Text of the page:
The ability to distract unsuspecting enemies with rocks and pots remains, of course, but Amisia has at least learned to use the latter better. Instead of simply using them as a distraction tool in Requiem, she can now imbue them with the same alchemical recipes previously assigned to her slingshot, creating wider and more powerful areas of effect for her lighting Ignifers and rat-drawing Odoris crystals. Most of these alchemy tricks will be familiar to Innocence players, but it’s nice to see so many of them already unlocked, as Odoris crystals in particular were a real late-game addition in the predecessor, Requiem. There’s even a brand new one on display, tar that sizzles and burns on contact with an open flame and can be used to wreak havoc on heavily armored soldiers with torches, as we’ll soon see for ourselves in one of Requiem’s ​​close-quarters boss battles.


With a spare knife on hand, Amisia can one-hit enemies for silent destruction – as long as no one else catches her in the act.

Making his way through the abandoned quarry – Art the same one that was shown at E3 by Microsoft and Bethesda a couple of months ago – a huge big giant blocked our way. Rocks and crossbow bolts are useless against his thick armor plates, but that fireball and chain he’s wearing? Now we can work with. I shoot the flames with resin from Amicia’s slingshot, and the blast stuns him for a few precious moments, long enough for him to stay behind and fire the latch that holds his armor. Again, it’s a similar trick to how we had our first battle at the beginning of Innocence, but here the tight, claustrophobic arena and the sheer scale of this screen-grabbing metal man casts those familiar moves into a new, more dangerous light . With his armor ripped away, all that’s left is to drive a tarred crossbow arrow straight into his chest, which also ignites in such a cruel and painful way that I cringe. Maybe it was a little unnecessary, tar bolt. Maybe regular would be better.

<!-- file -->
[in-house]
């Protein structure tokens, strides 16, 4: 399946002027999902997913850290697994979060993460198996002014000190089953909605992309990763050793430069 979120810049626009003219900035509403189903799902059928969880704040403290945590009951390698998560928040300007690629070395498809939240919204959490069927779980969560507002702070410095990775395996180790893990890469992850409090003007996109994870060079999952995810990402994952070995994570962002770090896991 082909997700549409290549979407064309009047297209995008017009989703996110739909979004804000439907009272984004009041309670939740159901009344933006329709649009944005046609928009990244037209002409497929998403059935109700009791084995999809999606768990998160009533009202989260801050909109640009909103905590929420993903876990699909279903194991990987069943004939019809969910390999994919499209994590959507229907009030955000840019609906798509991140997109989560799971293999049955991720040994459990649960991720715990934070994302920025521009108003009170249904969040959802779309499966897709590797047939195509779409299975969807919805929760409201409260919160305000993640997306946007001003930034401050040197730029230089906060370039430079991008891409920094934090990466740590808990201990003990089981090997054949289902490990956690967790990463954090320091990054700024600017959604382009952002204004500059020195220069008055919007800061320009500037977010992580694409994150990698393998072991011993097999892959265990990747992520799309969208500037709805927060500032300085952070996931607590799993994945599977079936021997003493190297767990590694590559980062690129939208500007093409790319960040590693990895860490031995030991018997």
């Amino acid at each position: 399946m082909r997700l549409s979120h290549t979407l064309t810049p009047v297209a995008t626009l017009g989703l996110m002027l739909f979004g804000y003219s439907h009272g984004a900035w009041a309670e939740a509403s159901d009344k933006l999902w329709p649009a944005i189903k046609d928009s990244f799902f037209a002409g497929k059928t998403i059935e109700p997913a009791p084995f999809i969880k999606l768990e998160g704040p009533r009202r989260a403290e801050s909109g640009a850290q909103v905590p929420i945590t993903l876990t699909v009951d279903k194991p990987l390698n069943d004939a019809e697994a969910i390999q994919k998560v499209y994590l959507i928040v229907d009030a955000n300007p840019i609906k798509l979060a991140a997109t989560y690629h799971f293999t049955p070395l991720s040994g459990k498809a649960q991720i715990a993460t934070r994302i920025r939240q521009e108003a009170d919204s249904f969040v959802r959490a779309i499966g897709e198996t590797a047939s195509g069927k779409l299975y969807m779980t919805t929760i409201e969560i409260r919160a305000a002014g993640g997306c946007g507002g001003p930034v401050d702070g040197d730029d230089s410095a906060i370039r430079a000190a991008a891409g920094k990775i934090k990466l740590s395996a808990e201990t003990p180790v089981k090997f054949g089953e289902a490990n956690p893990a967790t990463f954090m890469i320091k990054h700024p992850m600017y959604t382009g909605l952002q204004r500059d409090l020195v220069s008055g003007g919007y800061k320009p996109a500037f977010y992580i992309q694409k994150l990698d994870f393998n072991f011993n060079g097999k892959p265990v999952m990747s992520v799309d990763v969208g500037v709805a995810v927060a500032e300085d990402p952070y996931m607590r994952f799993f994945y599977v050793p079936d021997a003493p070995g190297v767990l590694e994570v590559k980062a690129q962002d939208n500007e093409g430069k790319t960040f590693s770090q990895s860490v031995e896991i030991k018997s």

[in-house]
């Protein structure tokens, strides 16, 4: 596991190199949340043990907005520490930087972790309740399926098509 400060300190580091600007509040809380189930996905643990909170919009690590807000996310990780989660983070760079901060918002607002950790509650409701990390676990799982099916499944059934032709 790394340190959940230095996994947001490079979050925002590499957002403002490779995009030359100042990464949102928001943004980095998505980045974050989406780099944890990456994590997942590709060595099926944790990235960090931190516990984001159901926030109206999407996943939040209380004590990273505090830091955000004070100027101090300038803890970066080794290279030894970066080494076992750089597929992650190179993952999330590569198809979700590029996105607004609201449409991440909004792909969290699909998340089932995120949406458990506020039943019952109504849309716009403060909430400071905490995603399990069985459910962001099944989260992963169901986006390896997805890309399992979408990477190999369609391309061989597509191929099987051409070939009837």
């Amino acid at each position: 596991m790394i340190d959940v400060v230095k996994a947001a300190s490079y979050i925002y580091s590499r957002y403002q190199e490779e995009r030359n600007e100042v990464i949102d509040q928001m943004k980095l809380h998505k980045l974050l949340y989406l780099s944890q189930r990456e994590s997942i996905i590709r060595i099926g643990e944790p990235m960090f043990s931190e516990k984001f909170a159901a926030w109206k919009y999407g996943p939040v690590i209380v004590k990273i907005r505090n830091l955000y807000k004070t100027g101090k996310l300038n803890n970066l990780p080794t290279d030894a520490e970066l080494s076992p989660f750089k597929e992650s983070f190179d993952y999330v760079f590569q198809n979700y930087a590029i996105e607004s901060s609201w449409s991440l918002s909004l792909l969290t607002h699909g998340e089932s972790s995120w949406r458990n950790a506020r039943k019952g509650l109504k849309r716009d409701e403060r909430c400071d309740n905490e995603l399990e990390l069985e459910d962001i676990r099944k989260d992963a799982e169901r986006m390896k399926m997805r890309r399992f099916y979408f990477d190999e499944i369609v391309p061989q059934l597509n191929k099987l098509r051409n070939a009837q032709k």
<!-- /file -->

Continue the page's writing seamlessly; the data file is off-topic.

It seems the development team doesn’t want Amissia to become another Ellie in Requiem, immune to the horrors she inflicts on others.

Indeed, the damage these deaths are doing to Amicia’s well-being is perhaps greater than ever. The first game drew several comparisons to Naughty Dog The last of us, the development team doesn’t seem to want Amissia to be just another Ellie in Requiem, immune to the horrors she inflicts on others, and you see that discussion unfold through the stilted and complicated conversations she has with her brother Hugo. He’s still a wide-eyed child compared to his battle-hardened sister, but he’s also not as innocent as he once was, and the more questions he asks about what happened – both in the city and to all those soldiers behind them tail – the harder Amisia has to work to justify its actions.